A Bit Old Hat

 

 

ATL (2006) Review 5
Director:Chris Robinson,
Starring:Big Boi, Bone Crusher, Keith David, Albert Daniels, Lauren London, and Jackie Long
Length:105 minutes
Rated:PG-13

 

Having only been in Atlanta’s airport, I wouldn’t know that roller skating was a major component of the social life of black teenagers in the first half of the current decade. I’m not particularly sure whether many people outside the Atlanta area know it either, but, perhaps, roller rinks are going to make a comeback.

Within the cultural milieu that is the Irontown neighborhood of the ATL, as they call it, what we’ve got is an extremely typical working class coming of age story. We’ve seen this before, again and again and again.

Rashad (Tip Harris) is a high school senior living with his Uncle George (Mykelti Williamson) and brother Ant (Evan Ross) in what was his deceased parent’s apartment. Rashad is honest and upstanding, but he’s not humble. He hangs out with his pals Esquire (Ackie Long), Teddy (Jason Weaver) and Brooklyn (Albert Daniels) and they like to hang out at the Cascade rink on Sunday nights. This is where they do their moves and forget their circumstances.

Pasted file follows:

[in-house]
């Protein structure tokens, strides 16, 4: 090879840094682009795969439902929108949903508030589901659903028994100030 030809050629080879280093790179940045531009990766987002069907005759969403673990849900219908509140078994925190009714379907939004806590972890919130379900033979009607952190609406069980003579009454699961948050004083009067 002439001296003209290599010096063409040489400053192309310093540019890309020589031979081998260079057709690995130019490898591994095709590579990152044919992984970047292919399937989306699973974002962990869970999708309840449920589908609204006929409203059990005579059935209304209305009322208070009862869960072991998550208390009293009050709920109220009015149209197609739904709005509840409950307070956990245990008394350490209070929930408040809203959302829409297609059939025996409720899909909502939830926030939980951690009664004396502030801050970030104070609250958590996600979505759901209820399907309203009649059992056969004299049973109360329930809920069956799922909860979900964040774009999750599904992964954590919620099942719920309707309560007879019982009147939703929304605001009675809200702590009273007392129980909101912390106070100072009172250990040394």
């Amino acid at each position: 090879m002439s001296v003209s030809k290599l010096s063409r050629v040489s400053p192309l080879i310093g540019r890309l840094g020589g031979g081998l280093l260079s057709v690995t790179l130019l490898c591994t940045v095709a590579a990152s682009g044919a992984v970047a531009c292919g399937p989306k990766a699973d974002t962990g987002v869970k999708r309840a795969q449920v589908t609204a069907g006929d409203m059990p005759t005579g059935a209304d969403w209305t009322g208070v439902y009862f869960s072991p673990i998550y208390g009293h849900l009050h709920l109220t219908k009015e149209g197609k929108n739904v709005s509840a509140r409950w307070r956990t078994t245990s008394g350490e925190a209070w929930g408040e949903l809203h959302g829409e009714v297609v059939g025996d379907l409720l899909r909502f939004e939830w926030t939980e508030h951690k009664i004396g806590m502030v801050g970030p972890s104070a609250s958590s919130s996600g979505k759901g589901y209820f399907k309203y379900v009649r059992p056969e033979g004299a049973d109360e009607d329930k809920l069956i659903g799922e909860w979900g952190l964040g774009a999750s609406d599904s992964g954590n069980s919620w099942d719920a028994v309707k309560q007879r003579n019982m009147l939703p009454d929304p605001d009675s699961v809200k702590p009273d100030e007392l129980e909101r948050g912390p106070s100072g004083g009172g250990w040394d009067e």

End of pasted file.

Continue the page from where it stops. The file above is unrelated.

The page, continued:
One of the themes of the film is slumming. Esquire is gate crashing his way upward, by using the address of a ritzy golf club he works at in order to get into a ritzy school in the best neighborhood within the city limits. New New (Lauren London) is doing it in the opposite direction, going all the way across town from that same neighborhood to Irontown in order to look “ghetto fabulous” at the Cascade and hang out with the other half.

Meanwhile, Rashad’s brother Ant decides to become upwardly mobile by selling drugs. This kind of thing is a necessary element of an urban drama.

Also, Esquire and New New’s duplicity has to be found out and her rich father (Keith David), who knows Esquire has to first act like an ass then repent–a simple, almost infantile, morality tale.

“ATL” isn’t bad by any means. The acting is fine, so is the direction, and the dance sequences are really fun to watch. This is kind of film that sends all the politically correct signals to its target audience, and does it rather well. If you’re too young to remember the last time around, almost nothing is old hat.